foot pain-plantar fascitis

Foot Pain? Find Treatment for Plantar Fascitis

You may have experienced this before: pain on the heel or sole of your foot upon rising from bed in the morning, burning sensation along the arch of the foot, or pain along the arch of the foot, under the big toe and perhaps into the heel, after you’ve walked for a bit. I’m not a doctor, and can’t diagnose you, but it’s likely that you experienced plantar fascitis.  I’ve experienced it, and I know it’s not fun, nor does it “go away” quickly. Below is a description of plantar fascia, how it functions, why it might become irritated and how do we help ease the discomfort.

What is the plantar fascia?

The plantar fascia is a thick band of tissue that originates from the base of the calcaneus (heel) and extends towards the plantar (underside) of the toes (see Image above). Stretch tension from the plantar fascia prevents the spreading of the heel away from the base of the toes and maintains the medial arch.  It works like a “windlass,” or like a tightening of a rope or cable–the plantar fascia is the cable.  As we push off our big toe in walking, the plantar fascia (cable) “winds” up, or tightens, bringing the heel closer to the base of the toes and lifts the arch (supination). This produces a rigid support that we can use to propel us forward.

What causes the plantar fascia to be painful?

For the plantar fascia to function optimally, there must be a balance between the muscles and tissues that allow the foot/ankle to roll out (supination) and roll in (pronation). Too much of one at a certain part of the walking (gait) cycle and you may have dysfunction and resulting pain.

Too much tension on the plantar fascia may cause lifting of the bony surface of it’s insertion on the calcaneus (heel). As the bone tries to heal, it lays down more bone, causing a bone spur. Wolff’s law states that mechanical stresses influence bone growth–the direction and amount of pull from the fascia on the calcaneus form the bone spur.  However, studies have shown that this is not always the source of pain.  They looked at 40 images of those that had the bone spur removed, only to show the bone spur had reformed. Yet, the subjects reported improved function, despite presence of the bone spur a second time around. This suggests there are other factors at play.

The biggest factors that come into play are that some muscles are weak and others are tight, setting up faulty biomechanics. So, your arch could not be supported at all, making a flimsy foot to plant off, or it could have too much support, making the foot so rigid that plantar fascia is always on tension. You might have been told to just “stretch it.”  Stretch the heck out of it if it’s already stretched out and you’re making things worse.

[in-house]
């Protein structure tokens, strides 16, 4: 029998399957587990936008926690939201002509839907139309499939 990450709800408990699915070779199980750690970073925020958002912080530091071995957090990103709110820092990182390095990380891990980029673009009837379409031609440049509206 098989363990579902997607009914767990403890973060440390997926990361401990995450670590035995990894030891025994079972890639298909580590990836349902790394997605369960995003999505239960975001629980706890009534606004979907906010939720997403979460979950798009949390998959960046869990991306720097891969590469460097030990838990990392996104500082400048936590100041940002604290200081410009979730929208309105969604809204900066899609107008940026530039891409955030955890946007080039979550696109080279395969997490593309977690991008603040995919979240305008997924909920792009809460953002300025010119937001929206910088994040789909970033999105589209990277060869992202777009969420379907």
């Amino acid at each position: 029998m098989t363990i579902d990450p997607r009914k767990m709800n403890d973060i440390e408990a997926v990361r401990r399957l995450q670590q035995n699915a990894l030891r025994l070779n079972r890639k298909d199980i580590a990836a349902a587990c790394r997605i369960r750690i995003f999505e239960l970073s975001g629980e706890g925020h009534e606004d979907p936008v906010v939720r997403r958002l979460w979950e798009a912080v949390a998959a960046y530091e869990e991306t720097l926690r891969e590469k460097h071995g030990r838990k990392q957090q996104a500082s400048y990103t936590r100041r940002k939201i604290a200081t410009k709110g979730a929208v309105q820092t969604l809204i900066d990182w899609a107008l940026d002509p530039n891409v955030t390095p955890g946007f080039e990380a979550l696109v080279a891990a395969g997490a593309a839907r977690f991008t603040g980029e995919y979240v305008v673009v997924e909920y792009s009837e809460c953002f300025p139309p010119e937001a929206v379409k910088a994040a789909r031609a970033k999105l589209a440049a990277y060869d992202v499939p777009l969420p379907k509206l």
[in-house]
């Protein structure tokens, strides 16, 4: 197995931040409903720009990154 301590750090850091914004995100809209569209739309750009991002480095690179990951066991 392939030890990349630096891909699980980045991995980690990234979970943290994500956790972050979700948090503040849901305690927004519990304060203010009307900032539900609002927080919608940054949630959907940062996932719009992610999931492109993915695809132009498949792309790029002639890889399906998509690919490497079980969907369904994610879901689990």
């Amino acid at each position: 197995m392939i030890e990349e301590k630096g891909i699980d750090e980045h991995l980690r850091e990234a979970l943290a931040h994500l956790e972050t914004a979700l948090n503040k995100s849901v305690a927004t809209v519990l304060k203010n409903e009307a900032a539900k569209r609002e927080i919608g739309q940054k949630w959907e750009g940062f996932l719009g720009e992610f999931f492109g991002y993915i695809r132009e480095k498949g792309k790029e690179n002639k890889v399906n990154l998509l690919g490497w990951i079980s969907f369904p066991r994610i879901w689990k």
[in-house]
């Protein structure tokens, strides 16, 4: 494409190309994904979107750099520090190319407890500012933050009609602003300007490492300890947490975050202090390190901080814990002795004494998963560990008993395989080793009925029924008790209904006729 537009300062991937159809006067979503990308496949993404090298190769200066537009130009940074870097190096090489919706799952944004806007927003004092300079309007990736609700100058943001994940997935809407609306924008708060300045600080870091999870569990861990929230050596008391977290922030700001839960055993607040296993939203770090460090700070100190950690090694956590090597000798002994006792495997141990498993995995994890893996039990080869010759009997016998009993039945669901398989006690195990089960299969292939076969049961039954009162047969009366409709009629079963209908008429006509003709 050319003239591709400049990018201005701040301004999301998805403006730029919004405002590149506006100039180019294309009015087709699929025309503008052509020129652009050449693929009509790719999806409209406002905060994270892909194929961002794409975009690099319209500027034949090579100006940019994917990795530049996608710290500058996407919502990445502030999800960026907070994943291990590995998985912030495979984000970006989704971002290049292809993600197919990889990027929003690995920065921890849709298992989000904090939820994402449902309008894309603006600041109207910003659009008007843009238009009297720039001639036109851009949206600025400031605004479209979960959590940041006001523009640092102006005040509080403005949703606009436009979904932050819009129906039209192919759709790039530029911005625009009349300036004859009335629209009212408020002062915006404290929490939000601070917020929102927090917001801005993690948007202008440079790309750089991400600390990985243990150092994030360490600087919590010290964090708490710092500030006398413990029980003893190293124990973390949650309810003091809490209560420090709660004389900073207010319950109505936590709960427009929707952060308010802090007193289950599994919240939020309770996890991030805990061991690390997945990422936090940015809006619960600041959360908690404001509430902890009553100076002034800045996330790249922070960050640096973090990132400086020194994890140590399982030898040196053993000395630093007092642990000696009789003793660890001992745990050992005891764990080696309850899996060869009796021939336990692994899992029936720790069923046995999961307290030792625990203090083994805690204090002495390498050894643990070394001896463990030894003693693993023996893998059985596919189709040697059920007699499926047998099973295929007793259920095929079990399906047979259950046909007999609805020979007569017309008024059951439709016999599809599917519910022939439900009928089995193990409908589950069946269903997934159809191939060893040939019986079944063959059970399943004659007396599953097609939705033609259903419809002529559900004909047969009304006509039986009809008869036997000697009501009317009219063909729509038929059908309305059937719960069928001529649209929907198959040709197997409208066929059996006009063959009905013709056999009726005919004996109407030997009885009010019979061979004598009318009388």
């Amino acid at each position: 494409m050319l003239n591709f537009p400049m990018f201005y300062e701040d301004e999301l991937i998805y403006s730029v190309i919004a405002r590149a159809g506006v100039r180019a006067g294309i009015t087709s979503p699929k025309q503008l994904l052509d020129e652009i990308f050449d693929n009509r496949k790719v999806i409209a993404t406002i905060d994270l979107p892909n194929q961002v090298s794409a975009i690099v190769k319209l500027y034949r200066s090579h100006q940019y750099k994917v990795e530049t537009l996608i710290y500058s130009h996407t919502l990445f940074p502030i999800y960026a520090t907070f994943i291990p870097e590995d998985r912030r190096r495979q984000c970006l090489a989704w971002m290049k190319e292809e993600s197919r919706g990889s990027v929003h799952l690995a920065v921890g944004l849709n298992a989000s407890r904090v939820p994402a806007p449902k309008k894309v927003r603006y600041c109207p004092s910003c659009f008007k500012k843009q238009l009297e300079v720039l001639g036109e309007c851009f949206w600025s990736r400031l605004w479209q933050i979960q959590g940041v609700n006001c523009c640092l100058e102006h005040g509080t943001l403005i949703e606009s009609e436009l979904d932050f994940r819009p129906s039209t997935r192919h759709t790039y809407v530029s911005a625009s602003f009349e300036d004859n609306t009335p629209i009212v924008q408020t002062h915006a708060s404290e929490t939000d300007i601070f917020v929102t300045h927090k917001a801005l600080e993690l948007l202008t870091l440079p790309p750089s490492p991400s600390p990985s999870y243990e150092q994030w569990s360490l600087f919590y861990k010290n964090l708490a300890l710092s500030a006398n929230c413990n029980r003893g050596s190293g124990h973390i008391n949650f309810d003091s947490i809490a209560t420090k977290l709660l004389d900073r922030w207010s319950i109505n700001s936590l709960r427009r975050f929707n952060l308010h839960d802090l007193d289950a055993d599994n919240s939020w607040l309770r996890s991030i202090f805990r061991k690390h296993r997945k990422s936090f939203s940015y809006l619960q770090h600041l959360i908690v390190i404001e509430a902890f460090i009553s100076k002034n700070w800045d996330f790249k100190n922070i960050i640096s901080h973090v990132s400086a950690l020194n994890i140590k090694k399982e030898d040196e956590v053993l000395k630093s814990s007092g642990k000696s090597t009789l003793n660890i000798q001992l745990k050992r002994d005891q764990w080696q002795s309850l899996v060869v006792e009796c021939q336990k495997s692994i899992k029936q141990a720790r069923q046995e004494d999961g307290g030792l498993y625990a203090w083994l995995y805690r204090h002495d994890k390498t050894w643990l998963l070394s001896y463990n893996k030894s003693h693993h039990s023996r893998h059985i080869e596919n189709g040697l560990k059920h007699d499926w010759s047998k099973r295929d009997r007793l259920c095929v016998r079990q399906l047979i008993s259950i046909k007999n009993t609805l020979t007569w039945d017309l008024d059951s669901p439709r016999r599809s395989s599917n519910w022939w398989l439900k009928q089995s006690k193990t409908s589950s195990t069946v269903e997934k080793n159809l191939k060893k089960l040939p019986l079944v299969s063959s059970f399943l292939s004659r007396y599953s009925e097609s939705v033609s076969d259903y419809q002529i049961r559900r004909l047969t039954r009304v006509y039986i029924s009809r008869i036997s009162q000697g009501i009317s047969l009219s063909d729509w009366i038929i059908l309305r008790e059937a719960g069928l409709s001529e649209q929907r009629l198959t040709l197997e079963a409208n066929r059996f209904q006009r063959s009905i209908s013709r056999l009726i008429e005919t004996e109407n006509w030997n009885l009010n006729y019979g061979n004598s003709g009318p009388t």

**Sorry, this blog does not include a discussion of the bony anomalies that may be present due to old injuries, fractures, etc… would take another post and another day. There are also brain changes when the pain has been persistent over 3 months…so read on HERE.

So, how can we ease the biomechanics and thus, ease the pain?

For over-pronators, low or flattened arches:

  • It’s possible that you have a weak posterior tibialis muscle. This muscle allows the foot/ankle to point down and draw the toes upward (inversion/plantar flexion). It helps with supinating the foot—see above for the windlass mechanism of the plantar fascia and it’s ability to supinate the foot. The posterior tibialis has been shown to be the most significant dynamic support of the medial arch during walking.  It controls the opposite motion of pronation and thus lessens the tension on the plantar fascia. But when it’s weak, the plantar fascia becomes tensioned and lengthened.


  1. Seated arch lifts: keeping bottom side of the big toe into the floor, lift the arch up. Progress to standing arch lifts.  Hold 5 seconds, repeat 10x, 3 sets. Yoga Tip: think of Tadasana (Mountain Pose), equal weight on both feet, all parts of feet and then practice lifting the arches. **Spread your toes out as wide as possible and then plant them on the ground….maintain this as you engage in the poses. 
    foot arch exercise
  2. Standing heel raises: first double heel rise then progress to single heel raises. Go up and slowly return back down. 3×10
  3. Inversion with Theraband/elastic tubing: set up the tubing or band so that you resist the motion to turn the foot in/point down. 3×10  inversion exercise
  4. Single leg standing: Balance on one foot as you wash dishes, or brush your teeth. Yoga Tip: Tree Pose (Vrkasana) see how long you can balance for, working up to one minute. Hold onto a wall or counter as needed at first. Challenges yourself by taking your vision out of it (moving the eyes or closing them). Again, feel balanced through all parts of the foot. **Spread your toes out as wide as possible and then plant them on the ground….maintain this as you engage in the poses.

  • You may have weakness in proximal muscles, such as the gluteals (gluteus medius, maximus, minimus)  and quadriceps. These may decrease your loading power to reduce stress at the foot. The superficial and deep hip rotators also allow for decreasing pronation at the foot/ankle. There too many exercises to list here but will list some used in yoga.